Growing the Guard

How educators strengthened their high school winter guard by starting a middle school program.

Dave Rohrer and Brian Prato, the director and visual caption head of the Carlisle (Pa.) High School Marching Band, were examining the roster numbers in the fall of 2005. “We have a problem,” they agreed.

Color guard recruitment had been low in the last couple of years, as few as two per incoming class, and next year’s senior class would graduate eleven. “Eleven out!,” they realized. “We’ll be devastated!”

Fortunately, Rohrer and Prato always search for opportunities in their situations. A similar office meeting over the travesty of their color guard closet inspired Prato to start a consignors’ network known as, which at the time of this article had returned a total of $150,000 to participating programs. There was bound to be a boon on the other side of this obstacle as well.

Isolating the Reason

First, the educators needed to understand why participation in the guard program had dropped. Students hadn’t become more reclusive. In fact, students had become more involved. Participation in other sports had increased. What were the other sports doing that the marching band was not? They had vibrant middle school programs!

As anyone who has spent a number of years within a middle school or junior high structure knows, many adolescents make that internal decision about who they are going to be and what they are going to do in seventh or eighth grade. Rohrer, Prato and the Carlisle middle schools’ band directors, Mark Gray of Lamberton Middle School and Allen Roth of Wilson Middle School, wanted to provide young adolescent students with another option beyond the traditional sports. Possibly, students would be interested in the color guard arts if they only knew about it.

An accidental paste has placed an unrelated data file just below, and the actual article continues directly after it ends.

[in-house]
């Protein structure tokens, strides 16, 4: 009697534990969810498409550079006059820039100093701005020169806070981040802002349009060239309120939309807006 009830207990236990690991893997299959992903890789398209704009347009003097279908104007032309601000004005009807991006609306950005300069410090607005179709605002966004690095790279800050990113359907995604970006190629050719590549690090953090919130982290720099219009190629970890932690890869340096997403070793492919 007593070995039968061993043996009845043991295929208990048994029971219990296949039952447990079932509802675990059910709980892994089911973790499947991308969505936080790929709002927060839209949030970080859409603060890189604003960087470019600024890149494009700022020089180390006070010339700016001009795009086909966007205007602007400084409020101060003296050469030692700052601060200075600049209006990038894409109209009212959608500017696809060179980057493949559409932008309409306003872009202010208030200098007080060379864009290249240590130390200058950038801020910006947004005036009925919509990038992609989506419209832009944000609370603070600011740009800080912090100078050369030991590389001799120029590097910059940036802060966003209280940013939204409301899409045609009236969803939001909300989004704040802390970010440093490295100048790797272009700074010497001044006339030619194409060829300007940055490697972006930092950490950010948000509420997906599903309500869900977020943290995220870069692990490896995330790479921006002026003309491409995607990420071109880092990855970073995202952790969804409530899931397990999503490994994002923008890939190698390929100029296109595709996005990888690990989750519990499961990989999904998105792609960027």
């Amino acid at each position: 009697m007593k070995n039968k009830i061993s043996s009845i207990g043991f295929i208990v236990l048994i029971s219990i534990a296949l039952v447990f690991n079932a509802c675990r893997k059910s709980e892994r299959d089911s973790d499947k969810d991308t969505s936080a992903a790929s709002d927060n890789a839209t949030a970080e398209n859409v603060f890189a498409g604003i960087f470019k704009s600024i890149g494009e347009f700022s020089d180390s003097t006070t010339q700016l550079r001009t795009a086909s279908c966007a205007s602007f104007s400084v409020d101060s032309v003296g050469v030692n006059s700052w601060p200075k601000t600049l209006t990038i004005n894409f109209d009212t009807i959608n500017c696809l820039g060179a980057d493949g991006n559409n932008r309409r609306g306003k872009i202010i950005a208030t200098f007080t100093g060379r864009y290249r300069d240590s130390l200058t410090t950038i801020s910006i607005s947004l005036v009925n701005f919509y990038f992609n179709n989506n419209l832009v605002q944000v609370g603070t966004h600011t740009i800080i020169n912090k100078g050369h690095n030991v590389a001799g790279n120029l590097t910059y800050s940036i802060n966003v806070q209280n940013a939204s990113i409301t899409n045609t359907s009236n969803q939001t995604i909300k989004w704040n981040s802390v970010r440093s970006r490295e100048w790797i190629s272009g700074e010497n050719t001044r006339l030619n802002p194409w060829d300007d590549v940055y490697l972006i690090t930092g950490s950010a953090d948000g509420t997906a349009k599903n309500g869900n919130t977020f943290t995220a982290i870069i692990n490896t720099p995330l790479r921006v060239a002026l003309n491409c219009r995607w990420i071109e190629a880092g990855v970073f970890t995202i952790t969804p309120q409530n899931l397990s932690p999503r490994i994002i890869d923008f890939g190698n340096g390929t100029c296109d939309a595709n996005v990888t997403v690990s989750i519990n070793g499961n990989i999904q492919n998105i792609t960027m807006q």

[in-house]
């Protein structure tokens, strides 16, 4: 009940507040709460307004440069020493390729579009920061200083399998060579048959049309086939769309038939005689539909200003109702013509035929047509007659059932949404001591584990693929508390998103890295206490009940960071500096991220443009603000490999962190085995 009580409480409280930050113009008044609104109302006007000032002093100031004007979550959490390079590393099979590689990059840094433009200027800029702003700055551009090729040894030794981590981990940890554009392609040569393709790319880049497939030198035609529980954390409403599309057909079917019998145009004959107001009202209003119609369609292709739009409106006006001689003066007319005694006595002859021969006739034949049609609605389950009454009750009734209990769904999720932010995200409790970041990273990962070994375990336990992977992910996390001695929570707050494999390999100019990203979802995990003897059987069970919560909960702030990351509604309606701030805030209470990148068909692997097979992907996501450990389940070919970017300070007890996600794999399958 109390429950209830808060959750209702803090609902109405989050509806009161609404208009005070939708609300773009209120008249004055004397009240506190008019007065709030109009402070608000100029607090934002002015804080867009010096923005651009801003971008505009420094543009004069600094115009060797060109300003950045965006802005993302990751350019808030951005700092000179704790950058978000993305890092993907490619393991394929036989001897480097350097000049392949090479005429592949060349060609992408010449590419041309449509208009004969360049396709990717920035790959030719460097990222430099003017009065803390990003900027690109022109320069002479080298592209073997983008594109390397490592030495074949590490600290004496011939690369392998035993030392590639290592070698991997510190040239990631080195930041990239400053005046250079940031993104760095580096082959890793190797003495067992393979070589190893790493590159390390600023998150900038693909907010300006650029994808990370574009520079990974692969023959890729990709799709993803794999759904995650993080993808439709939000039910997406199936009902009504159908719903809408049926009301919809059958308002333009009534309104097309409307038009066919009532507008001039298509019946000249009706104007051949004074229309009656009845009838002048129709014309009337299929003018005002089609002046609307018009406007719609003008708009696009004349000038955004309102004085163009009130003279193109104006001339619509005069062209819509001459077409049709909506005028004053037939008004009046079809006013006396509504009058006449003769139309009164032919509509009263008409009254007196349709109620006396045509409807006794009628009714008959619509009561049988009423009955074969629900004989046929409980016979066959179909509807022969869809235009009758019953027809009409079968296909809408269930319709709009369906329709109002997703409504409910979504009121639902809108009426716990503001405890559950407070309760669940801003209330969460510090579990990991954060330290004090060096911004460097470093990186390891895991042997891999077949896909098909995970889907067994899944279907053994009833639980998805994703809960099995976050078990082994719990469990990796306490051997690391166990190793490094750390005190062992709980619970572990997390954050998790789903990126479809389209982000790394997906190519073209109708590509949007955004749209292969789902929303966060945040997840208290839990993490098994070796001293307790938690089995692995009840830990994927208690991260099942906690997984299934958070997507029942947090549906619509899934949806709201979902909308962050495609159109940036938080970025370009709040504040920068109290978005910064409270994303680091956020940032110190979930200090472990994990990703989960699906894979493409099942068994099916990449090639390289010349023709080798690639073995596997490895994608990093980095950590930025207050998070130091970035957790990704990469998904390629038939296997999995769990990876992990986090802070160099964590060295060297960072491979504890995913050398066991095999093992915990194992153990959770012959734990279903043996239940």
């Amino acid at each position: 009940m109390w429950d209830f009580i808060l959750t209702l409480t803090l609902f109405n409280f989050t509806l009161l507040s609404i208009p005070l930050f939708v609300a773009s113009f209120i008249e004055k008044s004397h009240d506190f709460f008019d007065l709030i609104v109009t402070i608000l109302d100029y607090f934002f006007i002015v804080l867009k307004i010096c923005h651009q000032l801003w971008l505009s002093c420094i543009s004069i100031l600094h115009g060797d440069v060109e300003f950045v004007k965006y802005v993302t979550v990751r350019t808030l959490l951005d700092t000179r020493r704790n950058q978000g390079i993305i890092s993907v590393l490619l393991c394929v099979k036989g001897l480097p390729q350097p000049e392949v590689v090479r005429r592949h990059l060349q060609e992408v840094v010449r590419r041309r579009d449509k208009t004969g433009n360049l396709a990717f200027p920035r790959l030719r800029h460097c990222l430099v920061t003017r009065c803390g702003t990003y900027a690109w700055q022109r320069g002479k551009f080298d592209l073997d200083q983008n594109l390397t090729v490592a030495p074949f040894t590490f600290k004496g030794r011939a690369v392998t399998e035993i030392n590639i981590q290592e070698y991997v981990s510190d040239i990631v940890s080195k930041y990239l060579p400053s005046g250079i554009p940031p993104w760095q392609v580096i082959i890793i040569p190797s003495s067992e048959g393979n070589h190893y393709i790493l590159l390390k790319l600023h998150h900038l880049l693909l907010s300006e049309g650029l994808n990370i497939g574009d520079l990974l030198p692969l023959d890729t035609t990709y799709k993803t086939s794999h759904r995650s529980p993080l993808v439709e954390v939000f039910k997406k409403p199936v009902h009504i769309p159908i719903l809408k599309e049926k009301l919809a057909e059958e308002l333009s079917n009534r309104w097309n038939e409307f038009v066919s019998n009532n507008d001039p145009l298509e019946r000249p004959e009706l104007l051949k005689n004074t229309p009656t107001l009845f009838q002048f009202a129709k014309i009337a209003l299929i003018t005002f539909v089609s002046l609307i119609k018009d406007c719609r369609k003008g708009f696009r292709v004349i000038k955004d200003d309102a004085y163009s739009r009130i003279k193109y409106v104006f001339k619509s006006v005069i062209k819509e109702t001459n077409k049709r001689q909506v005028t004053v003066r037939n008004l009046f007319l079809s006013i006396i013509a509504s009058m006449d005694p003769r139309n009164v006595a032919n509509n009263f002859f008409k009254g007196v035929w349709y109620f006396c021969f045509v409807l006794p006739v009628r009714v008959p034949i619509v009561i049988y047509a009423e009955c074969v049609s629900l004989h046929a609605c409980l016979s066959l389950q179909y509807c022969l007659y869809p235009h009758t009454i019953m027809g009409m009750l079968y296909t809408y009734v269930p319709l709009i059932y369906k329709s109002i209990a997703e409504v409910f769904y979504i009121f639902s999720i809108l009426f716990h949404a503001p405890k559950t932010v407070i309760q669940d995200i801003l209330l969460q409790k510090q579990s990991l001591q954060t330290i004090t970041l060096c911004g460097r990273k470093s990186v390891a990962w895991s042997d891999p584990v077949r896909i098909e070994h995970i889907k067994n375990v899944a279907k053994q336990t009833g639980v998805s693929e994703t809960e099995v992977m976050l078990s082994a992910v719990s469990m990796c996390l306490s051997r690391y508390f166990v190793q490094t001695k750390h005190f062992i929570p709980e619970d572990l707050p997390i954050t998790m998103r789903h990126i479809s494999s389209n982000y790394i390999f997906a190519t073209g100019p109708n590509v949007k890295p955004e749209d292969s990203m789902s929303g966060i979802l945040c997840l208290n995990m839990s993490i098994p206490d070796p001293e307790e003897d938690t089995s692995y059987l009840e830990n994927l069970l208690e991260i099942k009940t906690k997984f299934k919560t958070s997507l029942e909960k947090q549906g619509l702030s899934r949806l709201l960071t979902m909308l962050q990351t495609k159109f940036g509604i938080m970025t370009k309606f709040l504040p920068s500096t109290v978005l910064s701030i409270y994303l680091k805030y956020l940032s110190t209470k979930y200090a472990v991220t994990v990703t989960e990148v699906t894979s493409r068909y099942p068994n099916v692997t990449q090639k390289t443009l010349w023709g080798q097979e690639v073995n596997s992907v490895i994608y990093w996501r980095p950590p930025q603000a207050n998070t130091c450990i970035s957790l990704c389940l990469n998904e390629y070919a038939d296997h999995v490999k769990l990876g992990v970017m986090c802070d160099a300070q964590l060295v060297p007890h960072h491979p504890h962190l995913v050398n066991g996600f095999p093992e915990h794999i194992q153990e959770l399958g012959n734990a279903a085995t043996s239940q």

The directors started simply. They announced an “all call” in the spring and early fall of 2006, inviting any sixth, seventh and eighth grade student from either Lamberton or Wilson to join the combined Middle School Parade Band as a Parade Guard. For $25, the students received their own weighted practice flag. They participated in four rehearsals, two parades and one football game exhibition that the band was already involved in. Their fee included instruction of the basic skills (drop spins, pull-hits and carves) on both hands.

Due to the encouraging turnout for the Parade Guard, the seventh and eighth graders were invited to create the Middle School Indoor Guard. They could start right away since everyone already owned their own flags, and they continued to improve on the basics that they had learned in Parade Guard. They rehearsed two nights a week, from 6 p.m. to 8:30 p.m.

The designer of the high school color guard show agreed to design the middle school show. Two recent graduates of the high school guard became the instructors of the middle school guard. A volunteer mother completed the team. “You can’t underestimate the importance of the volunteer mother,” Prato says.

The mom acted as an assistant director, but with a kinder face. During early-morning rehearsals, she made sure that the guard participants began spinning right at 8 a.m., and she determined whether the occasional student who “felt under the weather” was actually sick or was just trying to get out of rehearsing. She also weighed in as a representative of the parents on such things as attendance policy.